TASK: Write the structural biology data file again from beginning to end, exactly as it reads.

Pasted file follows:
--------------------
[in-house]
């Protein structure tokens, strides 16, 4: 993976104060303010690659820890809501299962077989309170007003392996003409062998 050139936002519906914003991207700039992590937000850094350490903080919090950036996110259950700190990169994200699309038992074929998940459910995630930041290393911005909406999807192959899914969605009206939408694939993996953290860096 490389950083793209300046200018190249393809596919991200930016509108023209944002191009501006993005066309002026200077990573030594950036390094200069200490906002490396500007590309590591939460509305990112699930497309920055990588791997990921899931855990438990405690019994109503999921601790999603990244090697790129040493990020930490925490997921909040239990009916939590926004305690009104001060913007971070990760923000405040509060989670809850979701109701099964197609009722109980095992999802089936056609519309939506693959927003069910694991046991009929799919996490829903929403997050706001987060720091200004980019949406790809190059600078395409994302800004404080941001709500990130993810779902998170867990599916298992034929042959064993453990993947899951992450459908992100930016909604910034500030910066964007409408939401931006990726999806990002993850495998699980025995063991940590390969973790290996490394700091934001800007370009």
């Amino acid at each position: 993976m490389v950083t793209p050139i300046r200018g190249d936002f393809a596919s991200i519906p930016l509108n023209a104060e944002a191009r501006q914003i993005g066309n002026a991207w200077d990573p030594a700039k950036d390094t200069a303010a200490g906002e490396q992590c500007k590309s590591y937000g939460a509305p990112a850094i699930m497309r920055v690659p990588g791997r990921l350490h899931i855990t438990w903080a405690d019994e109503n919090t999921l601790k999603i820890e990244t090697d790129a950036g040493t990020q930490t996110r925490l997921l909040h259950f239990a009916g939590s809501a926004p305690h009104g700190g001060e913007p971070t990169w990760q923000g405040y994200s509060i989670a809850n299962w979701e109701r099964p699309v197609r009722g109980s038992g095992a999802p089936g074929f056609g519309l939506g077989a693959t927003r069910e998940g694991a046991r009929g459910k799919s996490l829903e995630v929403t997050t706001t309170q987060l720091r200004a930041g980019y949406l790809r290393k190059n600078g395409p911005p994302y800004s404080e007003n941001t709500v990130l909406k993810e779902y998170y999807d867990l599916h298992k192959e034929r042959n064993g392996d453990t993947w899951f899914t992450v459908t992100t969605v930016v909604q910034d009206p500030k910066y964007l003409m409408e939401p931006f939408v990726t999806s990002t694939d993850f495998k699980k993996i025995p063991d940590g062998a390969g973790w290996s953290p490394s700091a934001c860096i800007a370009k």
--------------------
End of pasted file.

[in-house]
């Protein structure tokens, strides 16, 4: 993976104060303010690659820890809501299962077989309170007003392996003409062998 050139936002519906914003991207700039992590937000850094350490903080919090950036996110259950700190990169994200699309038992074929998940459910995630930041290393911005909406999807192959899914969605009206939408694939993996953290860096 490389950083793209300046200018190249393809596919991200930016509108023209944002191009501006993005066309002026200077990573030594950036390094200069200490906002490396500007590309590591939460509305990112699930497309920055990588791997990921899931855990438990405690019994109503999921601790999603990244090697790129040493990020930490925490997921909040239990009916939590926004305690009104001060913007971070990760923000405040509060989670809850979701109701099964197609009722109980095992999802089936056609519309939506693959927003069910694991046991009929799919996490829903929403997050706001987060720091200004980019949406790809190059600078395409994302800004404080941001709500990130993810779902998170867990599916298992034929042959064993453990993947899951992450459908992100930016909604910034500030910066964007409408939401931006990726999806990002993850495998699980025995063991940590390969973790290996490394700091934001800007370009």
């Amino acid at each position: 993976m490389v950083t793209p050139i300046r200018g190249d936002f393809a596919s991200i519906p930016l509108n023209a104060e944002a191009r501006q914003i993005g066309n002026a991207w200077d990573p030594a700039k950036d390094t200069a303010a200490g906002e490396q992590c500007k590309s590591y937000g939460a509305p990112a850094i699930m497309r920055v690659p990588g791997r990921l350490h899931i855990t438990w903080a405690d019994e109503n919090t999921l601790k999603i820890e990244t090697d790129a950036g040493t990020q930490t996110r925490l997921l909040h259950f239990a009916g939590s809501a926004p305690h009104g700190g001060e913007p971070t990169w990760q923000g405040y994200s509060i989670a809850n299962w979701e109701r099964p699309v197609r009722g109980s038992g095992a999802p089936g074929f056609g519309l939506g077989a693959t927003r069910e998940g694991a046991r009929g459910k799919s996490l829903e995630v929403t997050t706001t309170q987060l720091r200004a930041g980019y949406l790809r290393k190059n600078g395409p911005p994302y800004s404080e007003n941001t709500v990130l909406k993810e779902y998170y999807d867990l599916h298992k192959e034929r042959n064993g392996d453990t993947w899951f899914t992450v459908t992100t969605v930016v909604q910034d009206p500030k910066y964007l003409m409408e939401p931006f939408v990726t999806s990002t694939d993850f495998k699980k993996i025995p063991d940590g062998a390969g973790w290996s953290p490394s700091a934001c860096i800007a370009k």